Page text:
Leslie H. Wexner, the Ohio billionaire who was once one of the world’s important art collectors, made his fortune at the mall by turning around faltering brands into massively successful behemoths like Abercrombie & Fitch and Victoria’s Secret and founding others like the Limited and Bath & Body Works. But since 2019, when Jeffrey Epstein, the financier who was charged with sex trafficking of minors in Florida and New York and who had previously been Wexner’s money manager, the mall mogul’s reputation and fortune have been on the decline.
Wexner’s relationship to Epstein is now explored in a new three-episode documentary series on Hulu, called Victoria’s Secret: Angels and Demons, that became available to stream on Thursday. Directed by Matt Tyrnauer, who was previously explored fashion and sex scandals in series like Valentino: The Last Emperor (2008) and Scotty and the Secret History of Hollywood (2017), the tantalizing new documentary charts Wexner’s rise and fall, and is the latest documentary to do so, with Netflix having released White Hot: The Rise and Fall of Abercrombie & Fitch earlier this year.
According to Angels and Demons, Epstein was known to attach himself to older, wealthier men as a way to secure funds and power. Wexner ended up being one of those men, entangling himself deeply with Epstein and going so far as to make Epstein his financial manager and later giving him power of attorney.
That struck many in his circle, such as former Victoria’s Secret CEO Cindy Fedus-Fields, as out of character considering that Wexner was a known micro-manager and that Epstein was a college dropout who had mysteriously leveraged a job at Bear Stearns after a brief stint as a math teacher at Dalton, the prestigious New York private school. Serving as Wexner’s financial manager from the ’80s until 2007, Epstein use his connection to Wexner’s companies, most notably Victoria’s Secret, in order to proposition women.
Angels and Demons focuses on one case in particular. In 1997, the actress Alicia Arden filed a police report after Epstein posed as a Victoria’s Secret recruiter. Epstein had invited Arden to audition for him in his hotel room, where he proceeded, Arden alleges, to sexually assault her.
At that time, senior executives at Victoria’s Secret had already complained to Wexner that Epstein had been posing as a Victoria’s Secret talent scout to gain access to young women. Despite promising to speak with Epstein about this behavior, Wexner was either unwilling or unable to get him to stop, and the two continued to maintain a close financial relationship for another decade.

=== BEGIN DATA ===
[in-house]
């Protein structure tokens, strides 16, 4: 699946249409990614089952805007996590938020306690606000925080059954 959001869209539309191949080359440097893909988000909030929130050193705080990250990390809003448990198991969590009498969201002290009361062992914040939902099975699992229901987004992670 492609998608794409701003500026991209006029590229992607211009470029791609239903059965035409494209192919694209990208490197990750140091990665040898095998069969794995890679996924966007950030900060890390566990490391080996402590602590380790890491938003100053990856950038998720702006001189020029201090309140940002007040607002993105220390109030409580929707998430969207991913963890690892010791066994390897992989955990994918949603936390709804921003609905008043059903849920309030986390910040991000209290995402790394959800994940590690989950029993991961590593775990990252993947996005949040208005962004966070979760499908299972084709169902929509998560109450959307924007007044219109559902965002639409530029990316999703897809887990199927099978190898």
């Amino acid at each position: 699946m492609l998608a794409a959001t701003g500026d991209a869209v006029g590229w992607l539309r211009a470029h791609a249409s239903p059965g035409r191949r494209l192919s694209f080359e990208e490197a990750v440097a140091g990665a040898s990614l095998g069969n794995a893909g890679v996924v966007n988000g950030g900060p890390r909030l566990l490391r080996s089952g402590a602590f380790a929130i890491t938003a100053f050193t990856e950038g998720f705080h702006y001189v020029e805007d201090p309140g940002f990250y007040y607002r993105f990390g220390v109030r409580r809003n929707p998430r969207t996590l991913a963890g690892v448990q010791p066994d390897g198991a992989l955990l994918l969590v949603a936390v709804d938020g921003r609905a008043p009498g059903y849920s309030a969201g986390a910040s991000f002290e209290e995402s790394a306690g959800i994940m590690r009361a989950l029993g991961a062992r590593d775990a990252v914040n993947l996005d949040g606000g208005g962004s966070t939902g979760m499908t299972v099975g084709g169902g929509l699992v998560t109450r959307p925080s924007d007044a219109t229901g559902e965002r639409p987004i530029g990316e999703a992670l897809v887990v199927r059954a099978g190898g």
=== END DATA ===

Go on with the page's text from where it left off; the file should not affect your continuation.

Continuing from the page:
Despite the show being advertised as a deep dive into Wexner and Epstein’s relationship, the series never really gets at exactly why Wexner gave Epstein such power and access to his fortune, paying him over $400 million over the years.
“That remains a big question mark,” Tyrnauer admitted in an interview with the Los Angeles Times this week. “Despite the efforts of many great looking into this, including Sarah Ellison, who’s in the film, and writers from Vanity Fair and the New York Times, it really remains a mystery.” (Wexner declined to give an interview for Angels and Demons.)
Instead, what the documentary focuses on is the incredibly interesting but perhaps not headline grabbing the story of the rise of the Victoria’s Secret empire and how it shaped the fast-fashion industry and America’s understanding of sexy.
As a collector, Wexner didn’t focus on a particular era or artist but bought a little bit of everything. He began his collection in 1978 with Willem de Kooning’s Pink Lady (ca. 1944) and would go on to buy works by Picasso, Giacometti, and Jean Dubuffet. His collection was exhibited at the Wexner Center for the Arts, to which he was a major donor and which is named after his father, in Columbus, Ohio, in 2014.
Though he at point amassed one of country’s top art collections, Angels and Demons also does not cover this. That’s perhaps a glaring omission given that Epstein was also deeply entrenched in the art world.
From 1987 to 1994, Epstein was a board member of the New York Academy of Art and a noted donor of MIT’s media lab. He had strong relationships with art dealer Leah Kleman, whose contact info is jotted down in Epstein’s “little black book,” which contained the names of dozens of high-profile people, some of whom have denied knowing Epstein, according to the New York Times.
Another important connection was noted collector Leon Black, who has long been a trustee of the Museum of Modern Art in New York. According to the New York PostBlack allegedly tapped Epstein to direct the Leon Black Family Foundation even after Epstein was arrested for sex trafficking charges back in 2008. The foundation has since denied that they had anything to do with Epstein after 2007, citing his inclusion on paperwork after 2007 as a physical error.
In a 2020 statement, Black said, “Knowing all that I have learned in the past two years about Epstein’s reprehensible and despicable conduct, I deeply regret having had any involvement with him. With the benefit of hindsight, working with him was a horrible mistake on my part.”